Want to learn more about specific interventions that you can use to promote health and independence with your patients who have had concussion? Check out our course: Practical Approaches to Concussion Management here for more essential strategies!

How to Return to Parenting, Marriage, and More after a Stroke

750,000 people have a cerebrovascular accident (CVA) per year in the United States, which comes out to over 2,000 per day. 

Returning home after having a CVA can be a difficult transition for both the clients and their families. Maintaining or re-establishing roles can be an important component of the rehabilitation process and returning to the things that are important to these clients. Due to the prevalence of CVA in the U.S., it is important for practitioners to know how to address the transition home for our patients after a stroke which includes returning to roles such as a partner in marriage and parenting.


Whether it is the parent of someone who has sustained a stroke or the client is a parent, there are some things as therapists that we can do to support this dynamic.  

1. Awareness to Behavior/Temperament Changes & De-escalation Strategies 

There may be times when the client becomes easily agitated and demonstrates “challenging” behaviors. It is important for the family of the client to understand that the area of the brain that was injured during the stroke, could alter behavior within the role as a parent (or in a marriage). There are strategies that can be used to de-escalate the situation during these instances. 

  • Ask less general questions and more specific “how can I help” questions to decrease overwhelming feelings and develop a positive-collaborative communication style.
  • Deep breathing in stressful situations and using this prior to responding in these situations. Breathing in through the nose and out through the mouth 3-5 times.
  • Allow the client to express their emotions but encourage respectful vocabulary and remember the importance of staying calm and not responding negatively.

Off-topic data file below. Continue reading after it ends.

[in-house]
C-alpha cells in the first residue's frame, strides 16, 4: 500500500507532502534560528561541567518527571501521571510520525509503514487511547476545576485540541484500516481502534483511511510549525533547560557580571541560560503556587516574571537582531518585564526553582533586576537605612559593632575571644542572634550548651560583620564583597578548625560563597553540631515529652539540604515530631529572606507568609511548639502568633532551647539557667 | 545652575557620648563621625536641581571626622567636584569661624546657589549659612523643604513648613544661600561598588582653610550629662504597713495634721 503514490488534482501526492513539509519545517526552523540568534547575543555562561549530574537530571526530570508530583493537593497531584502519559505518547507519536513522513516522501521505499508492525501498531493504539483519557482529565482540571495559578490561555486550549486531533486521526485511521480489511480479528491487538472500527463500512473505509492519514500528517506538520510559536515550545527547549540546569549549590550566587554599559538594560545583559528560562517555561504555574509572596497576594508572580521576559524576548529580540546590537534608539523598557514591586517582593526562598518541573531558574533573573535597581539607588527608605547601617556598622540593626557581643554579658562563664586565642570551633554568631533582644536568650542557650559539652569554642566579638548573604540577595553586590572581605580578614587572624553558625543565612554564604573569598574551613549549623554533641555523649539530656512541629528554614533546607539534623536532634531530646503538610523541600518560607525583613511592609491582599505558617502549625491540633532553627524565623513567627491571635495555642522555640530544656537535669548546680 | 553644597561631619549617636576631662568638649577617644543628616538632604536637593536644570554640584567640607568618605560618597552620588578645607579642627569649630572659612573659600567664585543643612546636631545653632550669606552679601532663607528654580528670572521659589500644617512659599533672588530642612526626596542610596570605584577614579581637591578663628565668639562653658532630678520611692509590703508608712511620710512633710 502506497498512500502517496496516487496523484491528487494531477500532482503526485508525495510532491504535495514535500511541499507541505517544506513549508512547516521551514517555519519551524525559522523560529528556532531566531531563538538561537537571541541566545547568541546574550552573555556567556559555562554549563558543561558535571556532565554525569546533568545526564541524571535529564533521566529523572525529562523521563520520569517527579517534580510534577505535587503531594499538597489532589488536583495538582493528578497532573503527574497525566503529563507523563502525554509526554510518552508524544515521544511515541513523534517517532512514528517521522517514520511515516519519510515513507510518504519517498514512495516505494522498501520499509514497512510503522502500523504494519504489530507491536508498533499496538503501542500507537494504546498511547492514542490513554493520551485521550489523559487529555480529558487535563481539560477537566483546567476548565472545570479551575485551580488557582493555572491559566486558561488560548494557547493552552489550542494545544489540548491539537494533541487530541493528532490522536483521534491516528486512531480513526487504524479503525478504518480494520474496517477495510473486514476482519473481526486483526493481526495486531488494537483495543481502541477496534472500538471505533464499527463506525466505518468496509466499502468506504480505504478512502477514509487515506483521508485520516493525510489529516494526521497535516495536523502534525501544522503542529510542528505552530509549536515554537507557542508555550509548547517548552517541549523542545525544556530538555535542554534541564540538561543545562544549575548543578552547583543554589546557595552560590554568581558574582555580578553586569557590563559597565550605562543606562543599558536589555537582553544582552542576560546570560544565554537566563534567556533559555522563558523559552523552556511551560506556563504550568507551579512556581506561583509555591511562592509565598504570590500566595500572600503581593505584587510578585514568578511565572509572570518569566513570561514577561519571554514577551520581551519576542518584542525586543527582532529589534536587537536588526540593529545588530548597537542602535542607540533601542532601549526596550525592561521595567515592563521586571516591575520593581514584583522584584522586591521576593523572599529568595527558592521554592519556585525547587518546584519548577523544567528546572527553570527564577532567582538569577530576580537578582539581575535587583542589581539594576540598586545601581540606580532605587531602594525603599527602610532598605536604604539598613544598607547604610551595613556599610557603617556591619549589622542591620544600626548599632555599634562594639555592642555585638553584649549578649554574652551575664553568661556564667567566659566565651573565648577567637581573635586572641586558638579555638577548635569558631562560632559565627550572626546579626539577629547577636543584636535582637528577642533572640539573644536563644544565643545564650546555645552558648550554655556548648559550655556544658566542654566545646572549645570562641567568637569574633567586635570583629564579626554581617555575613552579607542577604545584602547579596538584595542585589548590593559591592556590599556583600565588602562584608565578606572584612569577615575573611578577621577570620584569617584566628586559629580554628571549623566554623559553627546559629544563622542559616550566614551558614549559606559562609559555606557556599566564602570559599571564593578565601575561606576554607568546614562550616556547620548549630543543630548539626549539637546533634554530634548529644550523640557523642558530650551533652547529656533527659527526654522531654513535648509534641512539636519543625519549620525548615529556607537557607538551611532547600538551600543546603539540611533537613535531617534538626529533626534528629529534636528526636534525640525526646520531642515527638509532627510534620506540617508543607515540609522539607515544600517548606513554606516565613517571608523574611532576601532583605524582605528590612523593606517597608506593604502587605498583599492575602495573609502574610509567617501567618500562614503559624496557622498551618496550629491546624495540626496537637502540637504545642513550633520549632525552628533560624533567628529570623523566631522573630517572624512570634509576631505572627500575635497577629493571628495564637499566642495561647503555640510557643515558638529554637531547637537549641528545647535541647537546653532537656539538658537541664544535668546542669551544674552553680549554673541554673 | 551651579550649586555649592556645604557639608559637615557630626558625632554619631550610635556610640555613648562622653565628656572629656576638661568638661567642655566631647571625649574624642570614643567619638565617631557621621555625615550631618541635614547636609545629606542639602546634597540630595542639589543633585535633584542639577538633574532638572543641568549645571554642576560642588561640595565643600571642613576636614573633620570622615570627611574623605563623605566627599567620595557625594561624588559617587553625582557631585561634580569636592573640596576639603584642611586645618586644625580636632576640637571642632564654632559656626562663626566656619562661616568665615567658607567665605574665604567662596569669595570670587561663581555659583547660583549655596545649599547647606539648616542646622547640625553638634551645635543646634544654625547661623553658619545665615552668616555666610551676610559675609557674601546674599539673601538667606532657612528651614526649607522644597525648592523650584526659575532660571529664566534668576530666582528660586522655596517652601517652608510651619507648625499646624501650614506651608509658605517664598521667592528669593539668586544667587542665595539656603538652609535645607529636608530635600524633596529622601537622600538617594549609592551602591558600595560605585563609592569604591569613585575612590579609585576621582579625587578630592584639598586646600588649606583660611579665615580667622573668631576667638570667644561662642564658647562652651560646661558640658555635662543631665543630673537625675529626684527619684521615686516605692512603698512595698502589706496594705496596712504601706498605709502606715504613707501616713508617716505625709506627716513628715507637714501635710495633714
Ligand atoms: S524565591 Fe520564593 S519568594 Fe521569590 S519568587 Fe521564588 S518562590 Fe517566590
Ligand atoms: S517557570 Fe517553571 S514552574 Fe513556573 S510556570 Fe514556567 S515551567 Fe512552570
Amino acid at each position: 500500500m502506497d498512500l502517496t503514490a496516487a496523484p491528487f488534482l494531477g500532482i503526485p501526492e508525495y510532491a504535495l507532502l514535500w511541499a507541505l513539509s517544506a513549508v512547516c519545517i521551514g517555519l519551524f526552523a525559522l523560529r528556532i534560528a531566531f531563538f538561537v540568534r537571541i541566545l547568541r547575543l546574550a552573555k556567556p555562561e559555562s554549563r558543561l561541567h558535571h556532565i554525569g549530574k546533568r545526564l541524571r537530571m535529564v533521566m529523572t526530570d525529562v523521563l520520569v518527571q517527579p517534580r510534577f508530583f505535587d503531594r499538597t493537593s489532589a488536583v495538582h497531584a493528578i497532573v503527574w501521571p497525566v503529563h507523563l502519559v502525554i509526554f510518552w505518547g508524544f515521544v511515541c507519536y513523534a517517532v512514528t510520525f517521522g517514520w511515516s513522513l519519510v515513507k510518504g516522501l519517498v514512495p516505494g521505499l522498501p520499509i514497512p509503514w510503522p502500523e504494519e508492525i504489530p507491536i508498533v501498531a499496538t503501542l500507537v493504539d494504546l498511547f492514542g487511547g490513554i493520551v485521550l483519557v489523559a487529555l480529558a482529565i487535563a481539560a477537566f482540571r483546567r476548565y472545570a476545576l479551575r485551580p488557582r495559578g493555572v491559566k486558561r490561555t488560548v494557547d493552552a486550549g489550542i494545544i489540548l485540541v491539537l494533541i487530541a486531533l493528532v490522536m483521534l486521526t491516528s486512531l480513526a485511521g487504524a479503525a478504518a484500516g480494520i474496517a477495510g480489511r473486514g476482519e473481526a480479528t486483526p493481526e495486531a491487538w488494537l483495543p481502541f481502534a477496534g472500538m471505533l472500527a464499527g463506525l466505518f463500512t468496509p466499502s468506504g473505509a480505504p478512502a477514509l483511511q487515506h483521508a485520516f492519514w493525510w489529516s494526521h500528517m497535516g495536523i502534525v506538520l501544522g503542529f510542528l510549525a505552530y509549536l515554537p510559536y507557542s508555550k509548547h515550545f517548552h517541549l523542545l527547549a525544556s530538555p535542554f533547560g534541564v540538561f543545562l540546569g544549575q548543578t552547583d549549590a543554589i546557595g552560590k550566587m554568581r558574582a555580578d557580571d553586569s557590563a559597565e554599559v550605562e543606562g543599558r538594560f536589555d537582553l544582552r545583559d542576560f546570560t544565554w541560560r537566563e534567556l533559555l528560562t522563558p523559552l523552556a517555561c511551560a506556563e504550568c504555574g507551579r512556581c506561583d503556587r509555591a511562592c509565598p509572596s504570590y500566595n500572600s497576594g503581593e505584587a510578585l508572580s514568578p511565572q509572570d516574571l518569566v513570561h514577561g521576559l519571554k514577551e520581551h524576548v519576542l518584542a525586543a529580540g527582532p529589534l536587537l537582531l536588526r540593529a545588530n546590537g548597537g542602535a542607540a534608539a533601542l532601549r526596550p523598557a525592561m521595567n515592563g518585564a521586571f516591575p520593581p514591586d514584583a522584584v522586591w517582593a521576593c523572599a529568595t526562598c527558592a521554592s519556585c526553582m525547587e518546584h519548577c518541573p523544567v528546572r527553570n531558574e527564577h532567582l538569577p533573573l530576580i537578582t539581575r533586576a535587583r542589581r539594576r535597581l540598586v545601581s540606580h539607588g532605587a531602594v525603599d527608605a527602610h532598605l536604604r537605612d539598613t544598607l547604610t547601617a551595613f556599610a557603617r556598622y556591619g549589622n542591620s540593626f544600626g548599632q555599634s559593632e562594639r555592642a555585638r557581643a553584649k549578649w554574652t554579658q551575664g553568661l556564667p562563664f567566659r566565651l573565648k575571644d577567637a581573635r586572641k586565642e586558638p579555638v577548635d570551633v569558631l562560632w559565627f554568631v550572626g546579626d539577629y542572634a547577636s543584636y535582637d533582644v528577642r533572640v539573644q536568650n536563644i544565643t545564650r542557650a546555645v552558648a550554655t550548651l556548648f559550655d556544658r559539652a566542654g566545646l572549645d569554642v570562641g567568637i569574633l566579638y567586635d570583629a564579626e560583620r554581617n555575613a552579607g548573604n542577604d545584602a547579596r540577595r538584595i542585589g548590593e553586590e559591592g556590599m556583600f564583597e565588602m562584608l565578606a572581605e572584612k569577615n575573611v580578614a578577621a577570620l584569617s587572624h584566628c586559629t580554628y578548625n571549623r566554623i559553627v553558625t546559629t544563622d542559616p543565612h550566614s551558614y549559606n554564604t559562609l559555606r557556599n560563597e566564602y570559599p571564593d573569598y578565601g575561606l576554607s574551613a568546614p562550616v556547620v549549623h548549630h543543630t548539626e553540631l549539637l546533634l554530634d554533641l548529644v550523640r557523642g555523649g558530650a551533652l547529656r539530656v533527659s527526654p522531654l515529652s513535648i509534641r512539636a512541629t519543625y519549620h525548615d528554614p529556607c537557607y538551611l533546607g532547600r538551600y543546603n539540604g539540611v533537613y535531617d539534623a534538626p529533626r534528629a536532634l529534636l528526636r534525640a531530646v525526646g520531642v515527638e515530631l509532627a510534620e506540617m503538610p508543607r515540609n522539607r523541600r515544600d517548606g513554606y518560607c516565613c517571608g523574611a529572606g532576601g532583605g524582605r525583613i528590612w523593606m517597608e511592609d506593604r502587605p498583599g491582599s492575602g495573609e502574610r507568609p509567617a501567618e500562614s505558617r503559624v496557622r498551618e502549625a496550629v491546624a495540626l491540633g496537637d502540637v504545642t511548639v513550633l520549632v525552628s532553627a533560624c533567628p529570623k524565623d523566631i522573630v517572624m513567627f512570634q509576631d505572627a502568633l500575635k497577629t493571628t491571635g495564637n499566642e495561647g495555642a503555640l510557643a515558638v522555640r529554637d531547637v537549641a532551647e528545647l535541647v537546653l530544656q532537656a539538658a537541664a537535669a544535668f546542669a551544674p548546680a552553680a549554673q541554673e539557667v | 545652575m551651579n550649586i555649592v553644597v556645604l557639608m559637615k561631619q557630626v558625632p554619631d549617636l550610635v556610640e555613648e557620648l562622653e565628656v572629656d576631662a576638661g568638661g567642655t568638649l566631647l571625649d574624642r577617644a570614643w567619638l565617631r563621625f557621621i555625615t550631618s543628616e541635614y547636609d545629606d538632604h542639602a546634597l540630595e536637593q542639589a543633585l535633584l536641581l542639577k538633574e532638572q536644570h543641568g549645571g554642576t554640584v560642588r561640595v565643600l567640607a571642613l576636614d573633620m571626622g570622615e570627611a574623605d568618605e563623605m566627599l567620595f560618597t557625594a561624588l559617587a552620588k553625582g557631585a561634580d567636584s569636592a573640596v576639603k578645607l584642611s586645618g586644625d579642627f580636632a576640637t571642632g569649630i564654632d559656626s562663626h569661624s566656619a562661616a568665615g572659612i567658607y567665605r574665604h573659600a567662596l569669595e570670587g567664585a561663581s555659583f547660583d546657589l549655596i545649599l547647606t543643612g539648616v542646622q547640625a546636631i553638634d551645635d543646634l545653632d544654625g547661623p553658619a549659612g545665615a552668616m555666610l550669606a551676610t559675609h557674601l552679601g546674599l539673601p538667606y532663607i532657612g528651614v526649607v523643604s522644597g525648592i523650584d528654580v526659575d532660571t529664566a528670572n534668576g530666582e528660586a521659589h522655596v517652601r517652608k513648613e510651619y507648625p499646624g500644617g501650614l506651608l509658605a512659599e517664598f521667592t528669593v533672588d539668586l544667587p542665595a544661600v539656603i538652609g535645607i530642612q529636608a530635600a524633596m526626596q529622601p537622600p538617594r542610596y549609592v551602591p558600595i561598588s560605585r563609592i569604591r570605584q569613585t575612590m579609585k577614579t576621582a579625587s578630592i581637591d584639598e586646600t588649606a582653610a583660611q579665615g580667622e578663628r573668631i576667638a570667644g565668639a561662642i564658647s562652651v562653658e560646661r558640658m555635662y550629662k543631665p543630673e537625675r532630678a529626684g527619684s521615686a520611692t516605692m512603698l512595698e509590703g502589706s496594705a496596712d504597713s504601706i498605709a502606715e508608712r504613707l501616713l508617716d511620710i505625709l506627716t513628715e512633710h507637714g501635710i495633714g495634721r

• Allow time for emotions to settle and return to subjects later using “I” statements to resolve the conflict. REMEMBER if safety is the concern it is important that this is prioritized and there is not any immediate danger to the caregiver or the client.
post stroke

2. Supervision & Knowing Current Functional Limitations 

The motor, cognitive, and sensory changes that exist post stroke are not consistent for every client. Conversations about level of function and independence can be difficult for parents and families and typically relate back to safety. Understanding what the client is capable of doing at their current level of function is instrumental to maintaining safety within the home.

3. Support

Including a son/daughter in the rehabilitation is up to the discretion of the family, however there are some benefits to this inclusion. Fostering an understanding of the parent’s injury to the son/daughter can be done through including them in home programs/homework, attending therapy sessions to better understand what to work on within the home, and family education about the nature of the injury and the current limitations the client is experiencing.


The challenges associated with returning to parenting and marriage after a stroke might involve some of the same strategies and techniques that we can teach to our clients and their loved ones to ease the transition back into the home.

1. Strategies for Maintaining Relationship & Managing Stressful Situations

  • De-escalation strategies 
  • Counseling appointments together and/or separate
  • “Family meetings” with therapy or medical team for conflict resolution
  •  Support groups
  • Attending therapy (and other medical appointments together)
  • Developing healthy communication patterns that can help achieve safe ADL collaboration and practicing this with your rehab team

2. Sex & Intimacy